It's no surprise that some of the most economical cars that have gone on sale have also been some of the most aerodynamic--the two go hand-in-hand.
Light weight helps too, and a small engine that sips as little gas as possible. The best example of modern times would be the first-generation Honda Insight--under 2,000 lbs at the curb, a tiny 1.0-liter 3-cylinder engine, a 0.25 coefficient of drag, and a small frontal area.
These ideas are nothing new, of course, and to prove it, we've found a rather special record vehicle from 1981.
Based on the Citroen 2CV--to France what the Beetle was to Germany and the Mini to England--it swaps the flimsy steel bodywork of the regular production car for an incredibly sleek, aerodynamic shell. This was probably easier than it sounds, as like the Volkswagen Beetle, the 2CV used a separate chassis to which the body was bolted.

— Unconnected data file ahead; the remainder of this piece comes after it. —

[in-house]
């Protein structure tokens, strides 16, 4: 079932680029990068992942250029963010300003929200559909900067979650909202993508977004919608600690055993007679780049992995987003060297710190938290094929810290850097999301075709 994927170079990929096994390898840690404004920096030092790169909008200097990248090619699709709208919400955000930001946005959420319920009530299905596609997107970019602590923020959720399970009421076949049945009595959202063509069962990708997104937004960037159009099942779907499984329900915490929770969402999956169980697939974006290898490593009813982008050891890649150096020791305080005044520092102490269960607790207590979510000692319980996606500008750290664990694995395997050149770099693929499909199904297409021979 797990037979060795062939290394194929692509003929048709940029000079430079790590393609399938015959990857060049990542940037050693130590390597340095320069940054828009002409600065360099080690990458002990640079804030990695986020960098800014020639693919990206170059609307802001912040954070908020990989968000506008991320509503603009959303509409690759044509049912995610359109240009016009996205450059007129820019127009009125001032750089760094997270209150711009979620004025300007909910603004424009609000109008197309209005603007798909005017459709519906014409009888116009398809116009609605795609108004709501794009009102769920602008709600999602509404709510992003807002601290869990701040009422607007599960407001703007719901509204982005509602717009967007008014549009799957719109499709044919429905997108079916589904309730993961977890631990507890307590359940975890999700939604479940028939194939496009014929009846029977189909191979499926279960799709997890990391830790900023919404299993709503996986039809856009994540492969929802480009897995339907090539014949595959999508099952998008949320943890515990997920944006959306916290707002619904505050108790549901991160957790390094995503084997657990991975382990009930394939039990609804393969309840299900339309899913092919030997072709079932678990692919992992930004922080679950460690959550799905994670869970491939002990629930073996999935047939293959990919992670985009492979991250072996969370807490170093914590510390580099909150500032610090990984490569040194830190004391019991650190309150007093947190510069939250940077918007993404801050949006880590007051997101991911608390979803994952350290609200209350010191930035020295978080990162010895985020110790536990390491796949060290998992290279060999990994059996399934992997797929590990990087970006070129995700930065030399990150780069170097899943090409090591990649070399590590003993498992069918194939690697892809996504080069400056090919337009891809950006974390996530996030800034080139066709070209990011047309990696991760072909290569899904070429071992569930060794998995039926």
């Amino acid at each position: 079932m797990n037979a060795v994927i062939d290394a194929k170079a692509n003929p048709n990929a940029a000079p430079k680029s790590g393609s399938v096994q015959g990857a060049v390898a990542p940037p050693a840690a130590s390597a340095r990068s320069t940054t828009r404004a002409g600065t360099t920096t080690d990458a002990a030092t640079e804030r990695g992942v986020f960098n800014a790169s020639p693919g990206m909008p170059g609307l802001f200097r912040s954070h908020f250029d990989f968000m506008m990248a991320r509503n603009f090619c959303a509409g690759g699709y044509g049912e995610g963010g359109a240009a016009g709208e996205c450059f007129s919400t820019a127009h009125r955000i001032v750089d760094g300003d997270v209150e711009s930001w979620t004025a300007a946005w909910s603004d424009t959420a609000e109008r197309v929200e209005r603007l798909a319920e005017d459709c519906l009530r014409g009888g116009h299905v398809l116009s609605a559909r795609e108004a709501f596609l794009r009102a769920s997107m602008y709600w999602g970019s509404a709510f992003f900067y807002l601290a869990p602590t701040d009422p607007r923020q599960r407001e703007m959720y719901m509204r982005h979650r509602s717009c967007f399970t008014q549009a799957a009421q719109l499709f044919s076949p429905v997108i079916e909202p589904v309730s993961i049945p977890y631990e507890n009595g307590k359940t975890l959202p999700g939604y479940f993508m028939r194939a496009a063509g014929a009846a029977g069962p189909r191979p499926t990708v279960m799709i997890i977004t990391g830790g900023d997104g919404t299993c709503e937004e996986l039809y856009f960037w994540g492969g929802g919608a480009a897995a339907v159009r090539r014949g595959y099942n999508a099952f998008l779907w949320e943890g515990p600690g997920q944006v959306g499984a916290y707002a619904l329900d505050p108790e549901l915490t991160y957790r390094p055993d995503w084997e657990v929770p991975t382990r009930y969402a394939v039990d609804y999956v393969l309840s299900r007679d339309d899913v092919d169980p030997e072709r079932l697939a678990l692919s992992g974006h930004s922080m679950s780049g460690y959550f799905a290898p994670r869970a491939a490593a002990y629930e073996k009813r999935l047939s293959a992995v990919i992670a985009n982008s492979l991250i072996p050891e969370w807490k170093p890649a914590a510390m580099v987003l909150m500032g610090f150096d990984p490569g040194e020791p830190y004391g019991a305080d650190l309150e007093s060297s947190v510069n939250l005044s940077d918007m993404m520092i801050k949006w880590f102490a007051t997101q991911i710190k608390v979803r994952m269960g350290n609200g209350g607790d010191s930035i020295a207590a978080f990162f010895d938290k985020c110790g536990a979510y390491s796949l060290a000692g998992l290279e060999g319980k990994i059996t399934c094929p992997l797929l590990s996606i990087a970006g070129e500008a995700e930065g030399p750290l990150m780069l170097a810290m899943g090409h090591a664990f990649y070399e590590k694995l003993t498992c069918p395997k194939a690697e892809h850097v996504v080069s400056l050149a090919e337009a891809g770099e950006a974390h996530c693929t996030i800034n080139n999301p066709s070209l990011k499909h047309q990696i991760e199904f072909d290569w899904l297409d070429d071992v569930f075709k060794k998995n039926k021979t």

1981 Citroen economy car by Luigi Colani (Image: Colani Design)
No coefficient of drag data is available, but the net result of the streamlined body was a world economy record back in 1981--1.7 liters of gas per 100 kilometers. In real money, that's an incredible 138 miles per gallon.
Subsequent economy record holders have been more purpose designed, but Colani's design showed what was possible using essentially standard car mechanicals.
And while the shape couldn't really be considered practical for road use, it's illustrative of just how important good aerodynamics are to fuel efficiency.